2. Recognize common ground. I’ve also found it helpful to recognize and appreciate the common ground between pseudo- and “real” archaeology. Some of this is quite literal: archaeologists and pseudoarchaeologists are often interested—either explicitly or implicitly—in the same problems: collapse and origins of civilizations, economic, political, and cultural contact and connectivity between groups, and how new technologies can shed new light on old problems or even disrupt traditional paradigms. 

Of course, the reason for this is that pseudoarchaeology is older than archaeology as disciplinary practice. The efforts of archaeologists to distinguish (or to demarcate) what “we” do from what “they do” (or did) was fundamental to the process of disciplinary definition in the late 19th and early 20th century. The rise of archaeology as a modern discipline involved shedding or suppressing the influence of pre- and anti-modern practices that remain common to pseudoarchaeology. The shared lineage of archaeology and pseudoarchaeology strike me as crucial for appreciating both approaches to understanding the past and serves as a constant reminder that “we have never been modern” and that archaeology and pseudoarchaeology have always been in dialogue.

3. Avoid calls for disciplinary purity. To continue in a Latourian vein, I think recognizing the shared genealogy of pseudo- and “real” archaeology also guards against a certain “toxic” temptation to enforce disciplinary purity.

If the last fifty years in archaeology have taught us anything, it’s that our discipline has consists of a wide range of voices. Moreover, these voices do not offer a pure or cohesive or consistent view of the past. Some scholars have come to understand our discipline as “archaeologies” to avoid insinuating that there is a singular notion of what archaeology is. This acceptance of messy plurality within our discipline means that there is room for voices who not only view the past using radically different methods, epistemologies, ontologies and outlooks, but also seek to subvert traditional approaches.   

In other words, archaeological knowledge making, like archaeology itself, is messy (and as any number of folks have noted, this is hardly surprising because it deals with trash). As a result, the shared legacy of our pseudoarchaeological origins is still present in our contemporary practice. This means that we can expect even the most flawed thinking present in contemporary pseudoarchaeology to have the capacity to influence contemporary archaeological knowledge.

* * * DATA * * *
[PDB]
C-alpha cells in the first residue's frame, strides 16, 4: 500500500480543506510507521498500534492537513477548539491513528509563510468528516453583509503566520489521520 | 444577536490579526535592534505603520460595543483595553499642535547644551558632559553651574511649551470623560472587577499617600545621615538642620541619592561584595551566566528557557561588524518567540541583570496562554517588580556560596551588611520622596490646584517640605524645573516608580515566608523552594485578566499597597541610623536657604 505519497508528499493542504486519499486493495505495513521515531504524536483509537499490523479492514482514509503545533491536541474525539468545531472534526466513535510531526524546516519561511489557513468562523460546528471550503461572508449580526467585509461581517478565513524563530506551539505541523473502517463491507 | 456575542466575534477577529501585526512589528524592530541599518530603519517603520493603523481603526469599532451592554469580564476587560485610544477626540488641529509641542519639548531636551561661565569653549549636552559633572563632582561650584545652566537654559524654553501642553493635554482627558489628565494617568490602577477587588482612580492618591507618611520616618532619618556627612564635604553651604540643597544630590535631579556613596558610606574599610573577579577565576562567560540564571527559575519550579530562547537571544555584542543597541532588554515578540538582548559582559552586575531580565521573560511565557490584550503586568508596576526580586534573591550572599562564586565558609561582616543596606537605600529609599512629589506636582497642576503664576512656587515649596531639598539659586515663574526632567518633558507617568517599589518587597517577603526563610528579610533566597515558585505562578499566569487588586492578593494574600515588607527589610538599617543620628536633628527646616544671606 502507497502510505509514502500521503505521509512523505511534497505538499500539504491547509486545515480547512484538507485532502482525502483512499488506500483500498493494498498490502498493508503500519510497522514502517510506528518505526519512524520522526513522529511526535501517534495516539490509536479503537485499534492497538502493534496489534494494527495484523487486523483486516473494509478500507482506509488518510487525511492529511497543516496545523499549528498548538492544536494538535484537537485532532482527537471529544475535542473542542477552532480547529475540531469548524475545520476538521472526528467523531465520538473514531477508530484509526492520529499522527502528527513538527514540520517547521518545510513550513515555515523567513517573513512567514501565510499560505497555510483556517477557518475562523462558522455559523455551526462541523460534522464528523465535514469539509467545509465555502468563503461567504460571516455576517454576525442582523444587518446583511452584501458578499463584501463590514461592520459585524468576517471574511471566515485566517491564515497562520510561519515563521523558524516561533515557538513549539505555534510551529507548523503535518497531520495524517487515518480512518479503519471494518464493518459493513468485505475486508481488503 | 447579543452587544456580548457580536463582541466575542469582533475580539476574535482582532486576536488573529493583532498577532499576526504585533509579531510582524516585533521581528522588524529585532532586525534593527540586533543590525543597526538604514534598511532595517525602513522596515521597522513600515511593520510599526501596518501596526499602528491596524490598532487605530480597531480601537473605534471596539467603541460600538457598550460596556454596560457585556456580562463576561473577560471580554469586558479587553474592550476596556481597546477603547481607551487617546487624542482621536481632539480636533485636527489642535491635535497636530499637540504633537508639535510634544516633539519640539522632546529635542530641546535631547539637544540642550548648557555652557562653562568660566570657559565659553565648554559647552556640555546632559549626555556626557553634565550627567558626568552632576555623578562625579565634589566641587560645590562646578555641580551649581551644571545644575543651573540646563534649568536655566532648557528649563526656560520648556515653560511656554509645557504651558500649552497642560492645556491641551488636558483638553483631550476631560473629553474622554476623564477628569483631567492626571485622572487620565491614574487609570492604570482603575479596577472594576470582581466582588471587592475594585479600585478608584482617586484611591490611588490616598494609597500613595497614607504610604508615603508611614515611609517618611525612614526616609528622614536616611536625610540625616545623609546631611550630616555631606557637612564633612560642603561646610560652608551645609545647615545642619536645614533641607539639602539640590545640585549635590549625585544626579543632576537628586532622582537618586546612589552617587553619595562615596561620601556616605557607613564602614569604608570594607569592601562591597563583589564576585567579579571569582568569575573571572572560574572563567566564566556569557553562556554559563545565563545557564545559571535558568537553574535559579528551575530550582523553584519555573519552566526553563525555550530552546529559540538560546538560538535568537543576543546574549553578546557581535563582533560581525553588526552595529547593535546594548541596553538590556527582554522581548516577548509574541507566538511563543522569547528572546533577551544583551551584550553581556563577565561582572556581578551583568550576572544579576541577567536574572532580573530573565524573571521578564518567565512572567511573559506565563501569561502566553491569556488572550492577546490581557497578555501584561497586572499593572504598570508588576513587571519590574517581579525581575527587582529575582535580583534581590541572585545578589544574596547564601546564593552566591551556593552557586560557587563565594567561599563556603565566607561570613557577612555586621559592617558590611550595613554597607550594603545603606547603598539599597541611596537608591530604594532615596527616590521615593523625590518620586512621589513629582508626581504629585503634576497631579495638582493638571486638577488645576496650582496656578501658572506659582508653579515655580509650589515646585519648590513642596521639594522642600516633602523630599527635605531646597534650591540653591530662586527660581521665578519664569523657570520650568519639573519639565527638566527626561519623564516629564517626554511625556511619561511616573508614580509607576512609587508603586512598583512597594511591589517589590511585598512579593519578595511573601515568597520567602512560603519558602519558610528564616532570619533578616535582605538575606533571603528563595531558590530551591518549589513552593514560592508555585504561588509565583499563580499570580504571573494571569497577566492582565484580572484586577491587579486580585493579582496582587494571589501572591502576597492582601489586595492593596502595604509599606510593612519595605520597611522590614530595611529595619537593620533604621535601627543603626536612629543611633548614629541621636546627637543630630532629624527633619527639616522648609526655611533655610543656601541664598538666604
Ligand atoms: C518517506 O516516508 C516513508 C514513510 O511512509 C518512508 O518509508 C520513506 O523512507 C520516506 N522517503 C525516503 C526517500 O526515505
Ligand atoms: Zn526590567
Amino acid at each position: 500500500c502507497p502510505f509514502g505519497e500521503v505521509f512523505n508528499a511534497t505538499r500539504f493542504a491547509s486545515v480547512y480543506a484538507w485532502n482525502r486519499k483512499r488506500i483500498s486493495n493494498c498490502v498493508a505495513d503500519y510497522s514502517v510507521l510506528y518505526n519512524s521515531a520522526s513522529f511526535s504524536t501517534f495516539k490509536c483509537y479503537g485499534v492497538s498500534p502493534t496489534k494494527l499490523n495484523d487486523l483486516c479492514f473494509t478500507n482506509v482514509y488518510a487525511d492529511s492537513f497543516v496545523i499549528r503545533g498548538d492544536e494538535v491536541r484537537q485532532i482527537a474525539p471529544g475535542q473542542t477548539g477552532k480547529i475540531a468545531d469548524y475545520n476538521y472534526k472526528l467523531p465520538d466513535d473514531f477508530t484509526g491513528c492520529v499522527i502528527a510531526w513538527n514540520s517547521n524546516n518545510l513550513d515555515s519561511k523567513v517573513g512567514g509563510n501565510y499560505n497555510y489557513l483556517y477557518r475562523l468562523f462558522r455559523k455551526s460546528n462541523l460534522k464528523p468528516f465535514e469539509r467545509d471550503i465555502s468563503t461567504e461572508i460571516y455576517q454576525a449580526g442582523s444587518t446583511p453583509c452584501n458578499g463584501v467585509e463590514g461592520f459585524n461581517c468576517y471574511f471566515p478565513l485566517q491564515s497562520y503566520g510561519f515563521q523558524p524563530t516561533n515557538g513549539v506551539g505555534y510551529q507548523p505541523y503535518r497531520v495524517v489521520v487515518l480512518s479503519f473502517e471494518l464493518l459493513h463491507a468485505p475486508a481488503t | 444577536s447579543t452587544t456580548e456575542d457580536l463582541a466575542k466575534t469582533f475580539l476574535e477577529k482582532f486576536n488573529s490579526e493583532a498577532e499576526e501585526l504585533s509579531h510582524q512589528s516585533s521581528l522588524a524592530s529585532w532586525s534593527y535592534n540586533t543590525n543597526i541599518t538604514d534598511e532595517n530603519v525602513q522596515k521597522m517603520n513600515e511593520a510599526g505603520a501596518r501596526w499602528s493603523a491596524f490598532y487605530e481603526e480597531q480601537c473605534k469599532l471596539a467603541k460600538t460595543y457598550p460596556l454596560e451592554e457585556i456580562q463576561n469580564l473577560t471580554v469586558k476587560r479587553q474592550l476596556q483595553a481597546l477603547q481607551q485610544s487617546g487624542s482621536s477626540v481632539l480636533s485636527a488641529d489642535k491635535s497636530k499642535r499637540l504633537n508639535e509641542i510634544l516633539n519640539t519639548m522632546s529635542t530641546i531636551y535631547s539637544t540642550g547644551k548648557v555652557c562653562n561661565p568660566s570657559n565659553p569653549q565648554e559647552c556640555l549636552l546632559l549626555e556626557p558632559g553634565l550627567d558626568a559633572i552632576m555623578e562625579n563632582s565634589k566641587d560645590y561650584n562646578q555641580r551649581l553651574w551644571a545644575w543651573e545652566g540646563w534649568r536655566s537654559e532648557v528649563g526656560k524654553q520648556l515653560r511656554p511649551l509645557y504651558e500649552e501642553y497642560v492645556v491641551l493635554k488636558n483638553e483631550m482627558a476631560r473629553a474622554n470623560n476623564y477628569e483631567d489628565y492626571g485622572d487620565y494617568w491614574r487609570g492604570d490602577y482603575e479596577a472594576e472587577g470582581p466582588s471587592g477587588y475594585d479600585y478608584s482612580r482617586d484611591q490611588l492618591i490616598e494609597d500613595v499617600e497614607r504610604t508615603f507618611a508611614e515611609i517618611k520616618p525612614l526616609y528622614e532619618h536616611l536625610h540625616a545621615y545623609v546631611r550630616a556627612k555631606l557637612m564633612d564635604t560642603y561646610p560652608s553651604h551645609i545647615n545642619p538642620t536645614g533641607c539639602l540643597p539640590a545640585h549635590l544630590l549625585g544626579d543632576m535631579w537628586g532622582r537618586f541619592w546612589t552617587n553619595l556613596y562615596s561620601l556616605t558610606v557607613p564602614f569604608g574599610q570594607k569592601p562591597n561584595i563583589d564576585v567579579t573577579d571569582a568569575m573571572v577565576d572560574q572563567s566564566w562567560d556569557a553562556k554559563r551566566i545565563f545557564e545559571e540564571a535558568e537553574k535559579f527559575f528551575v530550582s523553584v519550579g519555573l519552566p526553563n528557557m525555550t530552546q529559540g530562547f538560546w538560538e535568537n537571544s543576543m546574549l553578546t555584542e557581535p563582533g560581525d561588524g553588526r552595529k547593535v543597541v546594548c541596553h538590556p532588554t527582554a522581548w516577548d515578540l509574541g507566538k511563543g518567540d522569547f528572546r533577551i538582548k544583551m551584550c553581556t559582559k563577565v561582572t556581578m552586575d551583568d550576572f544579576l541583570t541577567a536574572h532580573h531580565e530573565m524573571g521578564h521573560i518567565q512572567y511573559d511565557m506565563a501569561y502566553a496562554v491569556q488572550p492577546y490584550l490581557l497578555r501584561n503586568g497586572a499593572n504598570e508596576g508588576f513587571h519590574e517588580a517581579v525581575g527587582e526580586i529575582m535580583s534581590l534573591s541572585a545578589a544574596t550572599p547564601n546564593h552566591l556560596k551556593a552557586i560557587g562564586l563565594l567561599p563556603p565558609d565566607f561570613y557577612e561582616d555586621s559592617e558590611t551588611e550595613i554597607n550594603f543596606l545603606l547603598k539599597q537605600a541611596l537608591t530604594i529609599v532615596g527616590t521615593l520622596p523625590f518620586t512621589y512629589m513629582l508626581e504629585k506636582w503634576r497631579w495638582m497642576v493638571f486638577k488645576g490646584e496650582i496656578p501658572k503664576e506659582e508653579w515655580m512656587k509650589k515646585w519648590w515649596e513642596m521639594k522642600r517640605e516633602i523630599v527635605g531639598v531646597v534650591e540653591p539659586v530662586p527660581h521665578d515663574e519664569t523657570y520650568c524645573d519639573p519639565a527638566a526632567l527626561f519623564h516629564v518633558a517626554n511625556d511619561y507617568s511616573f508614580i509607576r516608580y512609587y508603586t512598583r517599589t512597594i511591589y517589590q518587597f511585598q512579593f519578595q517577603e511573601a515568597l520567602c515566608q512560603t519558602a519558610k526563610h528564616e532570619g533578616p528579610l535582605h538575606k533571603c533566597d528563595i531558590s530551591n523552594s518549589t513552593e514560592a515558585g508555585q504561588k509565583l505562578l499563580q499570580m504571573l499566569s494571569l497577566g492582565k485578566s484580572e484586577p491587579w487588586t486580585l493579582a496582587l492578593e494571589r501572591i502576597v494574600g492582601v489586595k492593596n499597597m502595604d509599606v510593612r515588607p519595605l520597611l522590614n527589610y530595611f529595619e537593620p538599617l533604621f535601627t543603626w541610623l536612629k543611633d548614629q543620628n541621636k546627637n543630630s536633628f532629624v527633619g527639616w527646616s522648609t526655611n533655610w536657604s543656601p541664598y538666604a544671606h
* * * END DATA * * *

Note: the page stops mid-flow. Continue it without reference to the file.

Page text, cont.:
Of course, this also authorizes us to critique pseudoarchaeology in much the same way that we critique any archaeological practice, method, or epistemology, but I’m increasingly coming around to the idea that we should do this in ways that appreciates the role that pseudoarchaeology has and will play in our disciplinary identity. 

4. Resist the temptation to debunk. This means that we have to resist the temptation to try to “debunk” or (worse still from a colonialist perspective) to “myth bust” pseudoarchaeology. 

To be clear, this doesn’t mean we need to accept it when it is racist, colonialist, or otherwise problematic. Instead, I would rather we acknowledge the problematic origins of all archaeologies in colonialist, nationalist, and racist practices. By foregrounding our shared responsibility to decolonize our field and to encourage anti-racist and diverse voices, we create ways to for pseudoarchaeology and archaeology to move forward together.

A simple way to do this in the most recent dust up surrounding Graham Hancock’s Netflix series is to acknowledge that some of Hancock’s claims have racist origins, but also recognize the positive and negative impact of these claims have on BIPOC communities, scholars, and ways of thinking about our contested pasts. Tracing the influence of many of pseudoarchaeological claims concern Atlantis through our popular culture, through esoteric practices and beliefs, and through alternative archaeologies that have received (perhaps begrudgingly) disciplinary recognition, allows us to situate pseudoarchaeology in the same carefully understood cultural context as we might indigenous knowledge or the kind of local knowledge encountered and respected on a regular basis during archaeological field work.  

5. Use pseudoarchaeology to expand our community. In other words, use pseudoarchaeology to expand our community. Rather than using it as a way for us to express our own disciplinary anxieties and to support a misguided effort to enforce disciplinary purity, perhaps we can encourage pseudoarchaeologists to be more inclusive, diverse, and socially responsible. We could even show them how they can preserve their esoteric and conspiratorial approaches to understanding the past in way that encourage anti-racist and anti-colonial causes. 

Of course, pseudoarchaeologists might just say “no thanks” to our support, but by opening the big tent to some of their ideas, we create the possibility of dialogue.